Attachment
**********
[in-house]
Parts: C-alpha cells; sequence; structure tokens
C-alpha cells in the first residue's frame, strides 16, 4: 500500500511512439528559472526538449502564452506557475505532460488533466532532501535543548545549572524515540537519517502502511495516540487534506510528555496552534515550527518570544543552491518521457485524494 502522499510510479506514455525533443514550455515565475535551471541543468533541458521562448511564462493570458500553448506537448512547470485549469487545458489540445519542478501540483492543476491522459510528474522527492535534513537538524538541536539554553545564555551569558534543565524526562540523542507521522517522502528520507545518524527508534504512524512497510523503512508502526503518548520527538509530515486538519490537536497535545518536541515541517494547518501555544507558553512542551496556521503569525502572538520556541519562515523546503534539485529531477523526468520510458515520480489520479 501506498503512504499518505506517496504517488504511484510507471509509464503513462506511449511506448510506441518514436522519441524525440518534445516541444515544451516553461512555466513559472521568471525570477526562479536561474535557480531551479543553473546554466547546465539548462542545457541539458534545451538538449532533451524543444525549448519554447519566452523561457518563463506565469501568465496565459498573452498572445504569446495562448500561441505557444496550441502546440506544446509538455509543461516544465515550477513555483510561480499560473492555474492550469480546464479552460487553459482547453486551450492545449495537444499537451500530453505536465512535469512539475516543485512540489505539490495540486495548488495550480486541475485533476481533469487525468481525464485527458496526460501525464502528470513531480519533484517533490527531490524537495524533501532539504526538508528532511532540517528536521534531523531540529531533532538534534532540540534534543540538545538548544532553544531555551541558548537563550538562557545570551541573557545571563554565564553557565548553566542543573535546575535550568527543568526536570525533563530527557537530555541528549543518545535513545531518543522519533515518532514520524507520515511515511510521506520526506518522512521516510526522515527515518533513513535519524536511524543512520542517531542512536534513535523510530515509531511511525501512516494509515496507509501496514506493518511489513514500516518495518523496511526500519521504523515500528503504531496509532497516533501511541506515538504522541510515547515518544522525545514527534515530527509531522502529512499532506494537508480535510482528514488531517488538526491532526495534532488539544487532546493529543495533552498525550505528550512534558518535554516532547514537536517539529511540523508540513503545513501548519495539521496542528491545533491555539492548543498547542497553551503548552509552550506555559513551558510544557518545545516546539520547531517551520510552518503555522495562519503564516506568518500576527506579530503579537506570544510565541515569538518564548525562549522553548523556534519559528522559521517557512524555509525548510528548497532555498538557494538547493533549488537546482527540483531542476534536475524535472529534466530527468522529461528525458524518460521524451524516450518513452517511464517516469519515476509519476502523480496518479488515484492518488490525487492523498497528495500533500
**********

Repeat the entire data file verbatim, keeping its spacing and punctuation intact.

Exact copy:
[in-house]
Parts: C-alpha cells; sequence; structure tokens
C-alpha cells in the first residue's frame, strides 16, 4: 500500500511512439528559472526538449502564452506557475505532460488533466532532501535543548545549572524515540537519517502502511495516540487534506510528555496552534515550527518570544543552491518521457485524494 502522499510510479506514455525533443514550455515565475535551471541543468533541458521562448511564462493570458500553448506537448512547470485549469487545458489540445519542478501540483492543476491522459510528474522527492535534513537538524538541536539554553545564555551569558534543565524526562540523542507521522517522502528520507545518524527508534504512524512497510523503512508502526503518548520527538509530515486538519490537536497535545518536541515541517494547518501555544507558553512542551496556521503569525502572538520556541519562515523546503534539485529531477523526468520510458515520480489520479 501506498503512504499518505506517496504517488504511484510507471509509464503513462506511449511506448510506441518514436522519441524525440518534445516541444515544451516553461512555466513559472521568471525570477526562479536561474535557480531551479543553473546554466547546465539548462542545457541539458534545451538538449532533451524543444525549448519554447519566452523561457518563463506565469501568465496565459498573452498572445504569446495562448500561441505557444496550441502546440506544446509538455509543461516544465515550477513555483510561480499560473492555474492550469480546464479552460487553459482547453486551450492545449495537444499537451500530453505536465512535469512539475516543485512540489505539490495540486495548488495550480486541475485533476481533469487525468481525464485527458496526460501525464502528470513531480519533484517533490527531490524537495524533501532539504526538508528532511532540517528536521534531523531540529531533532538534534532540540534534543540538545538548544532553544531555551541558548537563550538562557545570551541573557545571563554565564553557565548553566542543573535546575535550568527543568526536570525533563530527557537530555541528549543518545535513545531518543522519533515518532514520524507520515511515511510521506520526506518522512521516510526522515527515518533513513535519524536511524543512520542517531542512536534513535523510530515509531511511525501512516494509515496507509501496514506493518511489513514500516518495518523496511526500519521504523515500528503504531496509532497516533501511541506515538504522541510515547515518544522525545514527534515530527509531522502529512499532506494537508480535510482528514488531517488538526491532526495534532488539544487532546493529543495533552498525550505528550512534558518535554516532547514537536517539529511540523508540513503545513501548519495539521496542528491545533491555539492548543498547542497553551503548552509552550506555559513551558510544557518545545516546539520547531517551520510552518503555522495562519503564516506568518500576527506579530503579537506570544510565541515569538518564548525562549522553548523556534519559528522559521517557512524555509525548510528548497532555498538557494538547493533549488537546482527540483531542476534536475524535472529534466530527468522529461528525458524518460521524451524516450518513452517511464517516469519515476509519476502523480496518479488515484492518488490525487492523498497528495500533500